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Ooooo MAAHHH mee.
This has become one of my favorite words. I just love saying it – umami, umami, umami. It sounds like a Buddhist chant – a very sensuous word. It is also one of my favorite tidbits of food information.
Umami is usually defined as the taste of foods that are pungent or aromatic, like mushrooms or cheese or roasted chicken. It is sometimes described as “savory,” but it is much more complex.
The umami taste has long been recognized by the Japanese, but only recently seriously considered by other scientists. The feeling of Western researchers had been that there were only four tastes. This was based on scientific “proof” of four taste buds, each corresponding to their respective basic taste: salt, sweet, bitter and sour. All flavors were felt to be the sensation of one or more of the four taste buds being stimulated. The perception of savory foods was simply felt to be the combination of two or more of the taste buds being activated.
It is not so simple, however. As with many things scientific, “proof” can be a moving target, and umami taste buds have now been “discovered” by the West.
Knowing about this fifth taste bud has been critical for me as a chef. Years ago, during my restaurant training, someone told me that the definition of “gourmet” was when all of the flavors of the separate ingredients in a particular dish were distinguishable. This person opined that in the perfect tomato sauce, for example, one should be able to taste each individual ingredient in the completed recipe – garlic, onions, olive oil, basil, tomatoes, salt, pepper, etc..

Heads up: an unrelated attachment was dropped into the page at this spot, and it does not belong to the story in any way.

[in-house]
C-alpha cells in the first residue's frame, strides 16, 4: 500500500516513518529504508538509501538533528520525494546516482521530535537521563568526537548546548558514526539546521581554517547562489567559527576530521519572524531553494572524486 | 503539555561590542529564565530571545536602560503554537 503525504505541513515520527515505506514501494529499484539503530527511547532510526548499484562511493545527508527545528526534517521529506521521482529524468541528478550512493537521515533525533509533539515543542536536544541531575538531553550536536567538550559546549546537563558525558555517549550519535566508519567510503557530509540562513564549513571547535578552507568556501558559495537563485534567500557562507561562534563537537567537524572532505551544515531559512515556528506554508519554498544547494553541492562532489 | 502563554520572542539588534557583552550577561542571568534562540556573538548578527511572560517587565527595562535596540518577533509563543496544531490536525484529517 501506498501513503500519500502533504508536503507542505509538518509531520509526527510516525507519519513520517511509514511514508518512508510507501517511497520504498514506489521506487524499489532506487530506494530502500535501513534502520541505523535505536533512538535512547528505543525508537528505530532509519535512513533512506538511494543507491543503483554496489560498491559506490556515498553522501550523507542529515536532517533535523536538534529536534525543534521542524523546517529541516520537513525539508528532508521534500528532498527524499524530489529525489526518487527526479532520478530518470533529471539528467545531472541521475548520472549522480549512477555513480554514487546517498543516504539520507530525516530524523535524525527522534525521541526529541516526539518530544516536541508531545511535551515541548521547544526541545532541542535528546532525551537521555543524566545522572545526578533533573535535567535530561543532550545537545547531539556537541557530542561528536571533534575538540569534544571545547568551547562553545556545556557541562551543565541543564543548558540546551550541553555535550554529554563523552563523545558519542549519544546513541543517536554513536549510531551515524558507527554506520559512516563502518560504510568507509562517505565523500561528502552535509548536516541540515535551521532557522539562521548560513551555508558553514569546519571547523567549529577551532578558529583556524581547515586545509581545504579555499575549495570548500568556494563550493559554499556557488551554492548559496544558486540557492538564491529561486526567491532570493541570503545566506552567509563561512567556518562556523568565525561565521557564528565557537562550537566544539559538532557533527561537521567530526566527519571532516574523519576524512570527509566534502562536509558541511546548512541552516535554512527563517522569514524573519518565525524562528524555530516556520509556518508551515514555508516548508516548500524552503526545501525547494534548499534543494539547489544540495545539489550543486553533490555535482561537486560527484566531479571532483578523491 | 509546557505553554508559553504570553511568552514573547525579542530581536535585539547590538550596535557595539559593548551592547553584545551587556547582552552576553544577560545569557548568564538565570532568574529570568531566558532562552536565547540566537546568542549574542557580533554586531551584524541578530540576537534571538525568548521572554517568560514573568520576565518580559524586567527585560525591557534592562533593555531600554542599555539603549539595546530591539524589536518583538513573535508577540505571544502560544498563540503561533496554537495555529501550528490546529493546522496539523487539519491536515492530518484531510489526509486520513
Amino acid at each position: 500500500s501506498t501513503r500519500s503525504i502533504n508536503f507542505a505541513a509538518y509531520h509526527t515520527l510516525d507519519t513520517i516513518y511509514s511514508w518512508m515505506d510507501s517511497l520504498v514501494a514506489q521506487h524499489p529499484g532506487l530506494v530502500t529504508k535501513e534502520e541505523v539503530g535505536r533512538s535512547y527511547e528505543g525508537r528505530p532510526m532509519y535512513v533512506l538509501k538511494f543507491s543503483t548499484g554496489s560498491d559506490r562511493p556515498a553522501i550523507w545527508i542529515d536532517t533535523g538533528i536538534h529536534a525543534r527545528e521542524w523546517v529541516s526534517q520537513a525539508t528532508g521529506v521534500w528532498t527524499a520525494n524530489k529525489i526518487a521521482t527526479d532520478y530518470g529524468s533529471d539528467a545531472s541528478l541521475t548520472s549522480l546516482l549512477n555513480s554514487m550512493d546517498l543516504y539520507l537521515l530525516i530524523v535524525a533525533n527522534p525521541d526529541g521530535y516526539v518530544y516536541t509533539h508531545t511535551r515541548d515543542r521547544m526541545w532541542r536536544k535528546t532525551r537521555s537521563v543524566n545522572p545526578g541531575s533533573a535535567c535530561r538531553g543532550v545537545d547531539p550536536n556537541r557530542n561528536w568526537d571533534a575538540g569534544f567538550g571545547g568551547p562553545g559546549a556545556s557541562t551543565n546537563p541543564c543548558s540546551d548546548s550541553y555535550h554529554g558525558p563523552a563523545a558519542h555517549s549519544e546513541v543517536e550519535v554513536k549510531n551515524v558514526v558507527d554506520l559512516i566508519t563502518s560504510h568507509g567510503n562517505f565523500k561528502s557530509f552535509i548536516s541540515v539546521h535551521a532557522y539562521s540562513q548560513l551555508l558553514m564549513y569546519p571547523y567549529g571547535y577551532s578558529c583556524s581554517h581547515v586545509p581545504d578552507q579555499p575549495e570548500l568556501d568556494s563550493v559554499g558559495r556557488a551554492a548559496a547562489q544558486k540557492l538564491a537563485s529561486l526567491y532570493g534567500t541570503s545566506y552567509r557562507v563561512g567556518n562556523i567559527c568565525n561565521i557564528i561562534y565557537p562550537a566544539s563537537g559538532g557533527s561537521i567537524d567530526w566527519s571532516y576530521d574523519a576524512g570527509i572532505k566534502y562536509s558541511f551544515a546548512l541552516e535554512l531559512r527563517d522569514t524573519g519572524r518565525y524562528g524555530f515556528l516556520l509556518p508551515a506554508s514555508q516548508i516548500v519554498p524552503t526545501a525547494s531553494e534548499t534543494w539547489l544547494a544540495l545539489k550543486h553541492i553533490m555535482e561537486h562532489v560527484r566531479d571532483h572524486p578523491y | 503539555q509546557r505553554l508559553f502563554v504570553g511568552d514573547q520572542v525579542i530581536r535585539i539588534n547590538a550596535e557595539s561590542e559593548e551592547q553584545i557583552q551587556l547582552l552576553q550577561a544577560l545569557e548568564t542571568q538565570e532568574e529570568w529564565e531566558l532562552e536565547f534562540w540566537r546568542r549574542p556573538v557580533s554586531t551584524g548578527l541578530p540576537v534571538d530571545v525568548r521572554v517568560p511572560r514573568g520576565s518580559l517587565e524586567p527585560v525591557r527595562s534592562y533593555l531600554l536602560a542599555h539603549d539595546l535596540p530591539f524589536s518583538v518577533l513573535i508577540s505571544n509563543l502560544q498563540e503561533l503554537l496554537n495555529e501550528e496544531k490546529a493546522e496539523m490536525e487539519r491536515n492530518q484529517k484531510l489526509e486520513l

I had always worked to create recipes based on this ideal—and I still do—but recently I have come to consider the balance of flavors—not on each individual ingredient, but rather on the individual tastes. If a particular dish is just salty enough and has an umami undertone with a touch of sweetness balancing any sour or bitter flavors, then it is clearly more appealing. The better the balance in a recipe, the more delicious the dish.
Emphasizing and enhancing umami flavors makes it much easier to successfully create healthy recipes that taste great, Because umami flavors seem to convey a feeling of comfort, focusing on those flavors helps me create dishes that are emotionally as well as physically satisfying. For instance, roasting mushrooms until they are browned to the point of being caramelized intensifies their rich umami flavor. This can be done with almost no added fat, so the resulting recipes are lush and satisfying with fewer fat and calories.
Similarly, using the finest quality Parmesans or other aged cheeses may be higher in fat, but the better quality cheese has a more intense umami flavor—so you can use less in a particular recipe. Just one ounce of authentic Italian Parmigiano-Reggiano adds a lovely, complex, mellow flavor to a recipe that the cheap domestic parmesan in the green box never could.
As you are looking at recipes, cooking meals and eating dinner, think about the umami flavors in the dish. How can they be enhanced? By paying attention to the balance of all five flavors you can understand the importance that each of the taste buds plays in how satisfying your food is.
September 23, 2005